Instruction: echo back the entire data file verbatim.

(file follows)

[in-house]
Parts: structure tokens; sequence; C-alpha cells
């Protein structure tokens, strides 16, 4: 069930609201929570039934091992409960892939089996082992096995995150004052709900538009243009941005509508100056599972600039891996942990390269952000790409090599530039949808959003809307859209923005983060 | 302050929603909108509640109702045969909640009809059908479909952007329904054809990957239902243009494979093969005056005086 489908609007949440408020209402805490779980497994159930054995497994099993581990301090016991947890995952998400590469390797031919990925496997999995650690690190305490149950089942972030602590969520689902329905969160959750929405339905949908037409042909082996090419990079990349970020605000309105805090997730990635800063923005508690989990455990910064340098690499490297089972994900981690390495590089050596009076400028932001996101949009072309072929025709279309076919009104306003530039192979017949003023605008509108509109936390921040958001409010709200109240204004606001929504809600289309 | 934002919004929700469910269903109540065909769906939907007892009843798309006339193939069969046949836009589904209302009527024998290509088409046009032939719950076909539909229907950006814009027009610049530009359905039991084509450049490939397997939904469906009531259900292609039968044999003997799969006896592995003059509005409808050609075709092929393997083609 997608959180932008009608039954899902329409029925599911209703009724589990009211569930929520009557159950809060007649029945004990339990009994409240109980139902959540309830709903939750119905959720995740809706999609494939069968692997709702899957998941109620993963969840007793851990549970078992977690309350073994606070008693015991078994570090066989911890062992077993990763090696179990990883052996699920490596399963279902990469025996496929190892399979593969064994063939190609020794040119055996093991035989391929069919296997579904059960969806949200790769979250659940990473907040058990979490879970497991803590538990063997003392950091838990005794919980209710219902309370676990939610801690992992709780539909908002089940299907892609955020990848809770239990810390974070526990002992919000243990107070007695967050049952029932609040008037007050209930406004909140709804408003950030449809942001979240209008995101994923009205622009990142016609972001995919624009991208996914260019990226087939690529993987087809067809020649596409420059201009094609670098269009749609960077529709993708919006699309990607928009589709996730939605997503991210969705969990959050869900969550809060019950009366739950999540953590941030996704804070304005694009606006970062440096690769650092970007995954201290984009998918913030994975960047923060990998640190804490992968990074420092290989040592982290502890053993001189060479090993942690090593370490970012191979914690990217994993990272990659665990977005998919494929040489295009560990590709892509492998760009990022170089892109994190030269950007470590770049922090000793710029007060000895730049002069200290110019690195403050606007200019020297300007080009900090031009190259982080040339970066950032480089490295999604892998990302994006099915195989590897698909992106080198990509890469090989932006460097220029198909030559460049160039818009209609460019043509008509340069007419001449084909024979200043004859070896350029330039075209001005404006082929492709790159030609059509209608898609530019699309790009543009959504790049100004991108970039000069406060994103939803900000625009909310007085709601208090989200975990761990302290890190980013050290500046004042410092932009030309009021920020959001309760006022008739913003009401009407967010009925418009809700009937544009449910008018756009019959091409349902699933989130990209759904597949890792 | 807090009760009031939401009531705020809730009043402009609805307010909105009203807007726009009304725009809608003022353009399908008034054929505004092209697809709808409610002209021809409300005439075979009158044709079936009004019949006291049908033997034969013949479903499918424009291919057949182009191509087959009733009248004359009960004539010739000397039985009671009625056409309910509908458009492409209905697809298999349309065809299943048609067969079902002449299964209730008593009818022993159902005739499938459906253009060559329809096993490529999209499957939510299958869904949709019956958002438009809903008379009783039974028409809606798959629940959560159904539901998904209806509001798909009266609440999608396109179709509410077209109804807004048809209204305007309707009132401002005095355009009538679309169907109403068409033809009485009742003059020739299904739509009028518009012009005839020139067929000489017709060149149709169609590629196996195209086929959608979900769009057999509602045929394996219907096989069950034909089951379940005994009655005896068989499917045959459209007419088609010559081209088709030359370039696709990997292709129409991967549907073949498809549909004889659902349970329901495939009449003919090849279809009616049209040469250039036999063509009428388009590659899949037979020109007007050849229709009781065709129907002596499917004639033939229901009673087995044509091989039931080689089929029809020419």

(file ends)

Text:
[in-house]
Parts: structure tokens; sequence; C-alpha cells
């Protein structure tokens, strides 16, 4: 069930609201929570039934091992409960892939089996082992096995995150004052709900538009243009941005509508100056599972600039891996942990390269952000790409090599530039949808959003809307859209923005983060 | 302050929603909108509640109702045969909640009809059908479909952007329904054809990957239902243009494979093969005056005086 489908609007949440408020209402805490779980497994159930054995497994099993581990301090016991947890995952998400590469390797031919990925496997999995650690690190305490149950089942972030602590969520689902329905969160959750929405339905949908037409042909082996090419990079990349970020605000309105805090997730990635800063923005508690989990455990910064340098690499490297089972994900981690390495590089050596009076400028932001996101949009072309072929025709279309076919009104306003530039192979017949003023605008509108509109936390921040958001409010709200109240204004606001929504809600289309 | 934002919004929700469910269903109540065909769906939907007892009843798309006339193939069969046949836009589904209302009527024998290509088409046009032939719950076909539909229907950006814009027009610049530009359905039991084509450049490939397997939904469906009531259900292609039968044999003997799969006896592995003059509005409808050609075709092929393997083609 997608959180932008009608039954899902329409029925599911209703009724589990009211569930929520009557159950809060007649029945004990339990009994409240109980139902959540309830709903939750119905959720995740809706999609494939069968692997709702899957998941109620993963969840007793851990549970078992977690309350073994606070008693015991078994570090066989911890062992077993990763090696179990990883052996699920490596399963279902990469025996496929190892399979593969064994063939190609020794040119055996093991035989391929069919296997579904059960969806949200790769979250659940990473907040058990979490879970497991803590538990063997003392950091838990005794919980209710219902309370676990939610801690992992709780539909908002089940299907892609955020990848809770239990810390974070526990002992919000243990107070007695967050049952029932609040008037007050209930406004909140709804408003950030449809942001979240209008995101994923009205622009990142016609972001995919624009991208996914260019990226087939690529993987087809067809020649596409420059201009094609670098269009749609960077529709993708919006699309990607928009589709996730939605997503991210969705969990959050869900969550809060019950009366739950999540953590941030996704804070304005694009606006970062440096690769650092970007995954201290984009998918913030994975960047923060990998640190804490992968990074420092290989040592982290502890053993001189060479090993942690090593370490970012191979914690990217994993990272990659665990977005998919494929040489295009560990590709892509492998760009990022170089892109994190030269950007470590770049922090000793710029007060000895730049002069200290110019690195403050606007200019020297300007080009900090031009190259982080040339970066950032480089490295999604892998990302994006099915195989590897698909992106080198990509890469090989932006460097220029198909030559460049160039818009209609460019043509008509340069007419001449084909024979200043004859070896350029330039075209001005404006082929492709790159030609059509209608898609530019699309790009543009959504790049100004991108970039000069406060994103939803900000625009909310007085709601208090989200975990761990302290890190980013050290500046004042410092932009030309009021920020959001309760006022008739913003009401009407967010009925418009809700009937544009449910008018756009019959091409349902699933989130990209759904597949890792 | 807090009760009031939401009531705020809730009043402009609805307010909105009203807007726009009304725009809608003022353009399908008034054929505004092209697809709808409610002209021809409300005439075979009158044709079936009004019949006291049908033997034969013949479903499918424009291919057949182009191509087959009733009248004359009960004539010739000397039985009671009625056409309910509908458009492409209905697809298999349309065809299943048609067969079902002449299964209730008593009818022993159902005739499938459906253009060559329809096993490529999209499957939510299958869904949709019956958002438009809903008379009783039974028409809606798959629940959560159904539901998904209806509001798909009266609440999608396109179709509410077209109804807004048809209204305007309707009132401002005095355009009538679309169907109403068409033809009485009742003059020739299904739509009028518009012009005839020139067929000489017709060149149709169609590629196996195209086929959608979900769009057999509602045929394996219907096989069950034909089951379940005994009655005896068989499917045959459209007419088609010559081209088709030359370039696709990997292709129409991967549907073949498809549909004889659902349970329901495939009449003919090849279809009616049209040469250039036999063509009428388009590659899949037979020109007007050849229709009781065709129907002596499917004639033939229901009673087995044509091989039931080689089929029809020419």